My work has become quite busy this year with some new staff at Callan. We have spent quite a lot of time visiting schools on Buka Island and conducting eye and ear screening programmes. This involves a bit of education on looking after eyes and ears, checking vision and hearing and also checking for ear damage such as perforations, infections, fungus etc. Many children have perforated eardrums from all the time they spend diving in the sea and very often infection as well. At this stage I am pretty important because I’m the only driver available, but hopefully, one of the teachers will have a licence soon.
My Bowen Therapy clinic is also becoming quite busy and I also have a waiting list of people to do the Bowen training. Suddenly people are realising that I won’t be here much longer and it’s now or never. I have just completed one course and another is to start next week. Men and women are on separate courses for cultural reasons. Hopefully, this will be overcome to some extent as people realise some of their own people can help them.
If I ever needed a promotion manager, one of the women here who is a member of the Bougainville Government would be it. She is a well educated Bougainvillean woman who has previously lived overseas and worked for the UN. She comes to me for treatment when her knee gets painful after she has been walking in the mountains visiting women in the villages. She tells everybody and is urging women from all over Bougainville to come for the courses. She is so energetic and not a young woman anymore, certainly by Bougainvillean standards, but she sees the need for more knowledge and expertise.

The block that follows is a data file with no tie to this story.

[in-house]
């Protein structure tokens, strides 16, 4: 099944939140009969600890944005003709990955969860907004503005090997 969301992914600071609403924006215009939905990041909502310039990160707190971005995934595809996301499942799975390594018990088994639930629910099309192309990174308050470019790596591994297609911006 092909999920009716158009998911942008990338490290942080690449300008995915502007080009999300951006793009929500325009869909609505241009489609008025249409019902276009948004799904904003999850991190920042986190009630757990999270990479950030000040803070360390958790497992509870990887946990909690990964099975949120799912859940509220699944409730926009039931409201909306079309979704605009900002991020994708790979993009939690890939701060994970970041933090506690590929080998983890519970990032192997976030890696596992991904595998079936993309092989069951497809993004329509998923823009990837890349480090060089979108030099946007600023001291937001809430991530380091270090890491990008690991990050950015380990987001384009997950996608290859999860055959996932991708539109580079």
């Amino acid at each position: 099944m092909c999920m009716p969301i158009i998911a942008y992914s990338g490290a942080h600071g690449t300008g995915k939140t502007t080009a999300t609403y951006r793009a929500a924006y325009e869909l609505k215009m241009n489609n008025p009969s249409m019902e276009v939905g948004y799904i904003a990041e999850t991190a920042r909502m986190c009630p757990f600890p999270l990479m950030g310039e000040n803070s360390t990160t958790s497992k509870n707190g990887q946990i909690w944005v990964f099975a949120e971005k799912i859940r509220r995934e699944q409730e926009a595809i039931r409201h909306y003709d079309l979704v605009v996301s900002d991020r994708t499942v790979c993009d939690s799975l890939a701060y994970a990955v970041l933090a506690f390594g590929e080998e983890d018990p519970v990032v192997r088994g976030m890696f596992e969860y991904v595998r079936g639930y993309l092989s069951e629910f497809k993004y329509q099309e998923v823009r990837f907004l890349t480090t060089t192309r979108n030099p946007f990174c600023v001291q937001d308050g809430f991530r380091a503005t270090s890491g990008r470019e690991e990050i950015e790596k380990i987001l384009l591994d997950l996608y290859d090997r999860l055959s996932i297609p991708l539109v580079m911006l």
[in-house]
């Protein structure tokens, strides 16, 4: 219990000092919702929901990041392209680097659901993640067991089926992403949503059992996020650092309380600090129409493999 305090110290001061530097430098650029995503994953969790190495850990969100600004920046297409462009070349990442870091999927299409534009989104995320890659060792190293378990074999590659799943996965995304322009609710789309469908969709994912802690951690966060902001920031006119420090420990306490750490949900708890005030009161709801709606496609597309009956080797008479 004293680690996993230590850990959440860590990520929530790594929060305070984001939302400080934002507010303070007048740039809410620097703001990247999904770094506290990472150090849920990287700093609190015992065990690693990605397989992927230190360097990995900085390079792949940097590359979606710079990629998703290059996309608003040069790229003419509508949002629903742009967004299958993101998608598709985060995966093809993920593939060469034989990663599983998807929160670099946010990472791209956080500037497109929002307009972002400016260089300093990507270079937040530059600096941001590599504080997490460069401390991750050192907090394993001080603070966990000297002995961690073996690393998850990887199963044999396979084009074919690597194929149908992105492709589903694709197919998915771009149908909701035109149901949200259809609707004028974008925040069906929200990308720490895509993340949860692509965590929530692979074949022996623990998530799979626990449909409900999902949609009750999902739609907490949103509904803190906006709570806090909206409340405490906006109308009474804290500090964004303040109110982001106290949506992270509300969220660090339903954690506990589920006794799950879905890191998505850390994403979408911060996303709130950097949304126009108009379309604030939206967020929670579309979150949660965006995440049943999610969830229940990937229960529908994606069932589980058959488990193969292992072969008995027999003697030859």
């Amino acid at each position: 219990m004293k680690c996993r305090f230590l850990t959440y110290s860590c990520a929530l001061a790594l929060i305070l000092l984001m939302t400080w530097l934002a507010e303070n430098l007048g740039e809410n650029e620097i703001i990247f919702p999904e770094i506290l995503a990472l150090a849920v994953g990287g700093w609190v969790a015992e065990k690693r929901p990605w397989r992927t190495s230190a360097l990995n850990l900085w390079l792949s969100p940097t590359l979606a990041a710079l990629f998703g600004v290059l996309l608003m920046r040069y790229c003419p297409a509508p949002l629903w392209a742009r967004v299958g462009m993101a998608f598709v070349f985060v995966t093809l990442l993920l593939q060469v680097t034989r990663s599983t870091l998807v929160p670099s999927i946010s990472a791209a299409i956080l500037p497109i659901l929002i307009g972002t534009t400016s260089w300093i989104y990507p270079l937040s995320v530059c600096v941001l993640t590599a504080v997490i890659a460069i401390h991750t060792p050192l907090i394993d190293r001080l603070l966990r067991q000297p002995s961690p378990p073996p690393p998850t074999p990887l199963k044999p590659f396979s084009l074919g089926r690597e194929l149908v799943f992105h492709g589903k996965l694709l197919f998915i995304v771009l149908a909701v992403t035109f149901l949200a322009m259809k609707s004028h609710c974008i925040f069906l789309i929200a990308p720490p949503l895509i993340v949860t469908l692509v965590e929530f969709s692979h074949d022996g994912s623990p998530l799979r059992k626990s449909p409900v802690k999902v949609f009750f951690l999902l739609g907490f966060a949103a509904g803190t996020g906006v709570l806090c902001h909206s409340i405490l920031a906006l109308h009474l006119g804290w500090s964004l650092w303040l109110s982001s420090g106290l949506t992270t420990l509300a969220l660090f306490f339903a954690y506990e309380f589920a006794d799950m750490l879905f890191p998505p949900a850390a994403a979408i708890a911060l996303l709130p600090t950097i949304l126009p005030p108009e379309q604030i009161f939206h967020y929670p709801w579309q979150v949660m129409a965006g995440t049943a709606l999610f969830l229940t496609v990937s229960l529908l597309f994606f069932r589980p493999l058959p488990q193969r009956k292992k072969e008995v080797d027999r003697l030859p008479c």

Not all the aid given is helpful and some of it is downright harmful.
The answer is – just about anything. The state of the roads, orders that don’t arrive, people saying yes when they really mean no because that’s part of their culture, the phone lines that don’t work more often than they do work, not getting the whole story because we haven’t asked enough questions and not knowing what questions should be asked, etc, etc.
It’s all part of our daily experiences and we wouldn’t have missed it for the world. We can see how much needs to be done here and how much could be achieved, but we also see what some of the costs would be in regard to their way of life and their rich culture. Life here also highlights to us that we in the developed world don’t have all the answers, and that our way is not the only way. Not all the aid given is helpful and some of it is downright harmful.
So – the clock is ticking ever faster for us here, but we are also looking forward with great excitement to Troy and Ros’s wedding in Birmingham in October. Cold weather, warmer clothes and shoes are a bit of a concern though. On the other hand, there are good wines waiting to be drunk, cheeses (what a luxury) to be eaten, and shops with fully stocked shelves, room to move and good lighting.
Well, that’s it for now. Hope you have all had a wonderful Easter. We think of you so often and wonder what you are all doing. Please keep the emails coming, we do get them eventually (most times anyway).
Love to all,
Barry & Yvonne